Inflammation in the nasal cavity triggered by the pandemic-causing infection may hinder the sense of smell, David Brann and Sandeep Robert Datta of the Harvard Medical School’s neurobiology department said. But it’s also possible the virus infects and damages cells in the nasal epithelium required for normal olfactory function.

    Uncovering the cause of the sensory loss has important implications to support diagnosis and determine the effects of the disease, the researchers said.

    “Furthermore, patients with persistent olfactory dysfunction are at risk of nutritional deficits, of injury due to the inability to smell ‘danger’ odors like smoke, gas and spoiled foods, and of developing psychiatric disorders, particularly depression,” they said.

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  • Covid-19 Treatment Tips and Symptoms Update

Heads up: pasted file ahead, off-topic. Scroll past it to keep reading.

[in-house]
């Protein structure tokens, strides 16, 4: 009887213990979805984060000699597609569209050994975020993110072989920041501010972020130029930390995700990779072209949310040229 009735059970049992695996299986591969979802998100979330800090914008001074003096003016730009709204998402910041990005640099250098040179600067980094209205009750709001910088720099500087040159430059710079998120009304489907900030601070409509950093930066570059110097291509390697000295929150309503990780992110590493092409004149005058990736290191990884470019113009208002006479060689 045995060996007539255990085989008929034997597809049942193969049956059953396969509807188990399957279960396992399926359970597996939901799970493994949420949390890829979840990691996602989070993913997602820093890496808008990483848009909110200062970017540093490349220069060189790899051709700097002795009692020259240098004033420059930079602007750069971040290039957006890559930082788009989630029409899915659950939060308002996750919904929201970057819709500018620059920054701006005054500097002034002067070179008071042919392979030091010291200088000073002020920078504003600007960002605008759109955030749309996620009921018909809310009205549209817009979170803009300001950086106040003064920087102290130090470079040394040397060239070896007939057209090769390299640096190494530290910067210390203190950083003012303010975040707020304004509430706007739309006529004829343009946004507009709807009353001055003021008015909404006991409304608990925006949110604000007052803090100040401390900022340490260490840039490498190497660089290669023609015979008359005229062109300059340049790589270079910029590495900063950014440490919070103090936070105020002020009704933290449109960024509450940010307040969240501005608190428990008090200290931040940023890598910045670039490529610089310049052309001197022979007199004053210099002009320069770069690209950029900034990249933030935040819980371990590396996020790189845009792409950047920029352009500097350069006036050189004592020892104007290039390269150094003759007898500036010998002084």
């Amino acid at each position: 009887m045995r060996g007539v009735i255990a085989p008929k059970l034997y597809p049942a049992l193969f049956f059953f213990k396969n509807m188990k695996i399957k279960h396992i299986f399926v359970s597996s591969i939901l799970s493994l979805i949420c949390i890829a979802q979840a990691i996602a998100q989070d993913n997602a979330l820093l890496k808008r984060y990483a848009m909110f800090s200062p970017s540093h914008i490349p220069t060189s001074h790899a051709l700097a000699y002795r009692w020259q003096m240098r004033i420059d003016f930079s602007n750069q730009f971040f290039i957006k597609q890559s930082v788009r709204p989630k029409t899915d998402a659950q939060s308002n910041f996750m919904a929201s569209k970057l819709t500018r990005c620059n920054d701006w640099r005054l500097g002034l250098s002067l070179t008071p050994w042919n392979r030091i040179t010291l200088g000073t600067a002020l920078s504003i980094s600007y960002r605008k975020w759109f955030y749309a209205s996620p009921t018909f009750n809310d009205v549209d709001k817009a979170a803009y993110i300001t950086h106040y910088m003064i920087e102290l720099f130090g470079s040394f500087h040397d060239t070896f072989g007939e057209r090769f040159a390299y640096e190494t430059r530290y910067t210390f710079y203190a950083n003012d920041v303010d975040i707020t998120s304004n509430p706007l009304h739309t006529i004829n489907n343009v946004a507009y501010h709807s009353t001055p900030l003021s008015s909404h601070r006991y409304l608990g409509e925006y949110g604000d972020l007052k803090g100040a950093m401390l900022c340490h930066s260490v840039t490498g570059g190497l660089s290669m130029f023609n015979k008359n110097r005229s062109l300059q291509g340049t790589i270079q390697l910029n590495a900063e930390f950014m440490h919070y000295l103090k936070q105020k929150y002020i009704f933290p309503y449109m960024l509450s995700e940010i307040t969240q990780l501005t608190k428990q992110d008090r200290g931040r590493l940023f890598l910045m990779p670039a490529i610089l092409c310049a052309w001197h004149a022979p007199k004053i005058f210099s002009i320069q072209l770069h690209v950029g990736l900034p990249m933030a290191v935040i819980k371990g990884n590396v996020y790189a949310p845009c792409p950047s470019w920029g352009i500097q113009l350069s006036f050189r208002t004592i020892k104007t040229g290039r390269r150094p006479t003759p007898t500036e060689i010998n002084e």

8:13

    How I'm recovering from Covid-19 and new symptoms: loss of smell, loss of taste, and how I plan to get my sense of smell back. *NEW video* How to Get Your Smell Back:
    My Treatment Toolbox: Massage Gun:
    Pulse Oximeter
    Thermometer:

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  • Is losing sense of smell or taste a symptom? Coronavirus Outbreak Answers | COVID-19 in Context

    5:28

    Is losing sense of smell or taste a symptom? Coronavirus Outbreak Answers | COVID-19 in Context. Dr. Richard Carvolth, Chief Medical Executive at Dignity Health Sacramento, answers your medical and health questions.

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  • COVID-19 Symptoms: Is loss of smell & taste permanent? Loss of smell & taste also impacts appetite

    3:03

    Loss of the sense of smell and taste have been recognised as key symptoms of the COVID-19 infection. But is this loss permanent? WION tells you, How long do you have to wait to regain these senses?